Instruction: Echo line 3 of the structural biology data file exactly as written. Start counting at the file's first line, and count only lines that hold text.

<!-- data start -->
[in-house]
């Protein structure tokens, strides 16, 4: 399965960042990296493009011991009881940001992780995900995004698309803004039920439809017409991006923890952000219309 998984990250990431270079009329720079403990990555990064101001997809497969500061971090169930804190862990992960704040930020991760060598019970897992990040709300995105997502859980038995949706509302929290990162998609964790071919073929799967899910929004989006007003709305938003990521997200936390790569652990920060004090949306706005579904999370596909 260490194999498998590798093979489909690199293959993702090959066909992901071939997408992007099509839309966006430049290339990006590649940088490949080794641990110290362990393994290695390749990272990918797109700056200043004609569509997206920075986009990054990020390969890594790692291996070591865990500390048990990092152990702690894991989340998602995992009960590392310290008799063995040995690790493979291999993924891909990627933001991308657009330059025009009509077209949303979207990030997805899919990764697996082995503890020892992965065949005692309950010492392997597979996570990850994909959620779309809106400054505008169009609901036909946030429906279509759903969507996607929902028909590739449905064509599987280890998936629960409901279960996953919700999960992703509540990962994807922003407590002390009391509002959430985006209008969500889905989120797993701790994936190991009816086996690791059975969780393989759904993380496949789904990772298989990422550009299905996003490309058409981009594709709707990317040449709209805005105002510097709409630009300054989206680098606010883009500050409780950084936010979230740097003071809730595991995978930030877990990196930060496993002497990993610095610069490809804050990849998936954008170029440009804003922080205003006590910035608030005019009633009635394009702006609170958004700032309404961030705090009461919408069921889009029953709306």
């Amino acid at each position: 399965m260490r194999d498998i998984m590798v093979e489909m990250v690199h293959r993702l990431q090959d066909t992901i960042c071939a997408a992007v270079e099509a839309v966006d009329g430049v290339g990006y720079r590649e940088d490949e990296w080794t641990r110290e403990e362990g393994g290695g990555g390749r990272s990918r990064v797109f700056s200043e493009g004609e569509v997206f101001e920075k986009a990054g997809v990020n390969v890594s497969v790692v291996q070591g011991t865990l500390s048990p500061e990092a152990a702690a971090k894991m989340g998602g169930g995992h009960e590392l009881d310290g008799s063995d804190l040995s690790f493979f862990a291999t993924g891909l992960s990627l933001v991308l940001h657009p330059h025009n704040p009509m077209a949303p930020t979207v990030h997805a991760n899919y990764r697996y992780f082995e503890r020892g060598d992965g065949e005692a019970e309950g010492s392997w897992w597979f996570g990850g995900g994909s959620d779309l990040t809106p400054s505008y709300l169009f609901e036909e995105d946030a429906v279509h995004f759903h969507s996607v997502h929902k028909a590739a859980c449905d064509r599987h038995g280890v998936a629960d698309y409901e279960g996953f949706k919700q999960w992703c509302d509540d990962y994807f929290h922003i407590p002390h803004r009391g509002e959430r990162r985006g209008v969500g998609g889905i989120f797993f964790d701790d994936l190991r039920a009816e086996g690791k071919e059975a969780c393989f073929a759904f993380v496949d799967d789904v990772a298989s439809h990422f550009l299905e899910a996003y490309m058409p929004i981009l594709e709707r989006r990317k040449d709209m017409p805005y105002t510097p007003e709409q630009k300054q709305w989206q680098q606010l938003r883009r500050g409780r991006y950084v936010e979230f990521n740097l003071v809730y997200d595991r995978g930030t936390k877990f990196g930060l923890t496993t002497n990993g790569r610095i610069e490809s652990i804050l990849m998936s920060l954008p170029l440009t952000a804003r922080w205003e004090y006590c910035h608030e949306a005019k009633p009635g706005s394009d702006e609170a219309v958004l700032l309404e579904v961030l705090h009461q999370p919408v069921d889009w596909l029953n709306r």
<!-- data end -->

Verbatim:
């Amino acid at each position: 399965m260490r194999d498998i998984m590798v093979e489909m990250v690199h293959r993702l990431q090959d066909t992901i960042c071939a997408a992007v270079e099509a839309v966006d009329g430049v290339g990006y720079r590649e940088d490949e990296w080794t641990r110290e403990e362990g393994g290695g990555g390749r990272s990918r990064v797109f700056s200043e493009g004609e569509v997206f101001e920075k986009a990054g997809v990020n390969v890594s497969v790692v291996q070591g011991t865990l500390s048990p500061e990092a152990a702690a971090k894991m989340g998602g169930g995992h009960e590392l009881d310290g008799s063995d804190l040995s690790f493979f862990a291999t993924g891909l992960s990627l933001v991308l940001h657009p330059h025009n704040p009509m077209a949303p930020t979207v990030h997805a991760n899919y990764r697996y992780f082995e503890r020892g060598d992965g065949e005692a019970e309950g010492s392997w897992w597979f996570g990850g995900g994909s959620d779309l990040t809106p400054s505008y709300l169009f609901e036909e995105d946030a429906v279509h995004f759903h969507s996607v997502h929902k028909a590739a859980c449905d064509r599987h038995g280890v998936a629960d698309y409901e279960g996953f949706k919700q999960w992703c509302d509540d990962y994807f929290h922003i407590p002390h803004r009391g509002e959430r990162r985006g209008v969500g998609g889905i989120f797993f964790d701790d994936l190991r039920a009816e086996g690791k071919e059975a969780c393989f073929a759904f993380v496949d799967d789904v990772a298989s439809h990422f550009l299905e899910a996003y490309m058409p929004i981009l594709e709707r989006r990317k040449d709209m017409p805005y105002t510097p007003e709409q630009k300054q709305w989206q680098q606010l938003r883009r500050g409780r991006y950084v936010e979230f990521n740097l003071v809730y997200d595991r995978g930030t936390k877990f990196g930060l923890t496993t002497n990993g790569r610095i610069e490809s652990i804050l990849m998936s920060l954008p170029l440009t952000a804003r922080w205003e004090y006590c910035h608030e949306a005019k009633p009635g706005s394009d702006e609170a219309v958004l700032l309404e579904v961030l705090h009461q999370p919408v069921d889009w596909l029953n709306r």